While the byelaws will make it a criminal offence (you get a full-blown criminal record and fine of up to £500) for putting up a tent or any kind of shelter, for the people who want to party on the shores of the lochs in the National Park, having a tent is hardly crucial.  If you think about all the Park’s photos of wrecked tents, the wrecking  almost certainly takes place when people are drunk and in all likelihood a significant proportion of wrecked tents were never slept in.   While the  east Loch Lomond byelaws made it an offence to sleep outside, that provision has been removed, so the dead drunk can simply collapse on the ground – as the dead drunk tend to do – and not a single byelaw will have been breached.     Morever, it won’t take long till the party goers realise that if they hire a van instead of taking a tent, as long as they leave that on the road verge they can sleep in it without committing any offence under the byelaws.
All the byelaws will do therefore is make criminals out of responsible campers.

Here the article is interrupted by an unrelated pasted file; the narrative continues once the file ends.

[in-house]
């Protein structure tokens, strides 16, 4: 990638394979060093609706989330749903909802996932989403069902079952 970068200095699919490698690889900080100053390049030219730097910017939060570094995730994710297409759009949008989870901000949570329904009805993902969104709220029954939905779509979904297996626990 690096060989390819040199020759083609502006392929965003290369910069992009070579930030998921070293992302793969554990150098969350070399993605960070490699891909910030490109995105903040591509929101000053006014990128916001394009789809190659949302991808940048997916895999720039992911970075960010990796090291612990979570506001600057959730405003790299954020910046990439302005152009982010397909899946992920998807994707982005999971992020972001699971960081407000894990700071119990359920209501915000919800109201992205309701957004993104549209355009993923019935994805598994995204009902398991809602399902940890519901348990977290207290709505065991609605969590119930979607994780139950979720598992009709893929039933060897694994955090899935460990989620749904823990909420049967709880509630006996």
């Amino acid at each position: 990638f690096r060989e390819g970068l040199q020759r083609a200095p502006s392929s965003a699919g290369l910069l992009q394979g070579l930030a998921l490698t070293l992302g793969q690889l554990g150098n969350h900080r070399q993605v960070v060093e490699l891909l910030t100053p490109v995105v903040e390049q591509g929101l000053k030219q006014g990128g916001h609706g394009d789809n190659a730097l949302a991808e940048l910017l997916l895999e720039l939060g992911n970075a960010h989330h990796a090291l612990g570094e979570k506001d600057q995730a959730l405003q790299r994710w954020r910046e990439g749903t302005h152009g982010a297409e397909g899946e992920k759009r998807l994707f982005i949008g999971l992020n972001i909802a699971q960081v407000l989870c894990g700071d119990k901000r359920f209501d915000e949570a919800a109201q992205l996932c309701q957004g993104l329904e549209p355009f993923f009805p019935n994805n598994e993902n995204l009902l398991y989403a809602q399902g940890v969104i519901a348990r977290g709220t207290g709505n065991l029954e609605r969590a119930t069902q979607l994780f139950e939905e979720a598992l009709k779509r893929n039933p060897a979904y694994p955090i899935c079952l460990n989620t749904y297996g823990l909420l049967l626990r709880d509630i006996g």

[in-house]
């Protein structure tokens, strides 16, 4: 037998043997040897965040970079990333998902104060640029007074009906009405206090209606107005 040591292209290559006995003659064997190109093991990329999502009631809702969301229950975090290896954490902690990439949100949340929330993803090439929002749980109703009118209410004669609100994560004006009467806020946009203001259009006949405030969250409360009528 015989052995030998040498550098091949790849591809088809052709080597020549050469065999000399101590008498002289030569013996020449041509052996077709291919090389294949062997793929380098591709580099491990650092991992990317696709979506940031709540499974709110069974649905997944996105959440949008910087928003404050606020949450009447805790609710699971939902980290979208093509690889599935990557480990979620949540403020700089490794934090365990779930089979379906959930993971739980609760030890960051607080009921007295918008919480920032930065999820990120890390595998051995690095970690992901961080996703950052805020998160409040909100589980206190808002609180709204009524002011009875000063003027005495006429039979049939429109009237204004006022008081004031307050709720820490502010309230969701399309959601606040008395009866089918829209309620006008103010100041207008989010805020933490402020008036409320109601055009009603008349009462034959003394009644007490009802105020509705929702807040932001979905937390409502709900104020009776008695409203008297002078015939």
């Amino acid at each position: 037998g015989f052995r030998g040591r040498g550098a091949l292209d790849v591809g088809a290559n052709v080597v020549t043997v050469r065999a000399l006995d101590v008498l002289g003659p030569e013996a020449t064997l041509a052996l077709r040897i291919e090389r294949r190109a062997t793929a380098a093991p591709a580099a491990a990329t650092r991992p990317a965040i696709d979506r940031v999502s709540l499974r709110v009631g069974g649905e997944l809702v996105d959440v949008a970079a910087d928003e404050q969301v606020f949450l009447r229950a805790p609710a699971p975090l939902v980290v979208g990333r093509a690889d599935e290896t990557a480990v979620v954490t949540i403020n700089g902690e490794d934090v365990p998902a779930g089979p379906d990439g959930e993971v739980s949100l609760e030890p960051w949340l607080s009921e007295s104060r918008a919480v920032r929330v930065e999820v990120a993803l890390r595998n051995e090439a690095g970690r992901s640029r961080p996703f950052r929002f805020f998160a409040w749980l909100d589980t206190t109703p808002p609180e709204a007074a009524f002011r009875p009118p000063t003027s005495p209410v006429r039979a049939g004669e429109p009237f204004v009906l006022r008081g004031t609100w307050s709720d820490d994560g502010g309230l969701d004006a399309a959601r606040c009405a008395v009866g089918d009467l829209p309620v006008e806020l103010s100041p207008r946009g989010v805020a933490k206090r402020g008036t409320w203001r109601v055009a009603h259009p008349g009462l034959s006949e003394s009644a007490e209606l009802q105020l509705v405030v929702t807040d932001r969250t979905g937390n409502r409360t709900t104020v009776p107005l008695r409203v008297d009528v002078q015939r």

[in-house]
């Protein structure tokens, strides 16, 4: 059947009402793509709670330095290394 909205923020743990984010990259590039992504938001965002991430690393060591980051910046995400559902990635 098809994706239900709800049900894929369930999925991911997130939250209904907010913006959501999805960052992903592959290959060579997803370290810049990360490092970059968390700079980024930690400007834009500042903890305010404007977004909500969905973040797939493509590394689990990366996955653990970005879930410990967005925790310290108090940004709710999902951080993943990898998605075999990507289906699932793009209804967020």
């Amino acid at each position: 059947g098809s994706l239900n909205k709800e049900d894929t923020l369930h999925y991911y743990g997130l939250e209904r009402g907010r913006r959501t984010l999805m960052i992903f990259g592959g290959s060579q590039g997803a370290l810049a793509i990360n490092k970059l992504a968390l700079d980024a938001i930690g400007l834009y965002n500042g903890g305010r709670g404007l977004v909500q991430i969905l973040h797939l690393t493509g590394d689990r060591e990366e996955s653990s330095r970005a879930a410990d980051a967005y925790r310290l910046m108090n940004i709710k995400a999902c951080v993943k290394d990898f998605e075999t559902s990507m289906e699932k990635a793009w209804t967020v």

There won’t though be any influx of revellers to east Loch Lomond as long as the alcohol byelaws and the restrictions on parking north of Balmaha continue to be enforced – which only goes to show it was not the byelaws that stopped the anti-social behaviour there as the LLTNPA claimed to Government Ministers.   The problem for the LLTNPA is it cannot promote clearways throughout the rest of the National Park because it can only do so for road safety reasons and the effectiveness of alcohol byelaws is dependent on policing.
The extension of camping byelaws in the rest of the National Park therefore is very unlikely to stop anti-social behaviour – which is almost certainly why Gordon Watson, Park Chief Executive, is now claiming the real reason for the byelaws is the “sheer volume of campers”.    The problem of anti-social behaviour though remains – as it does across Scotland – and the solution is the same as it always was, good policing.

Encampment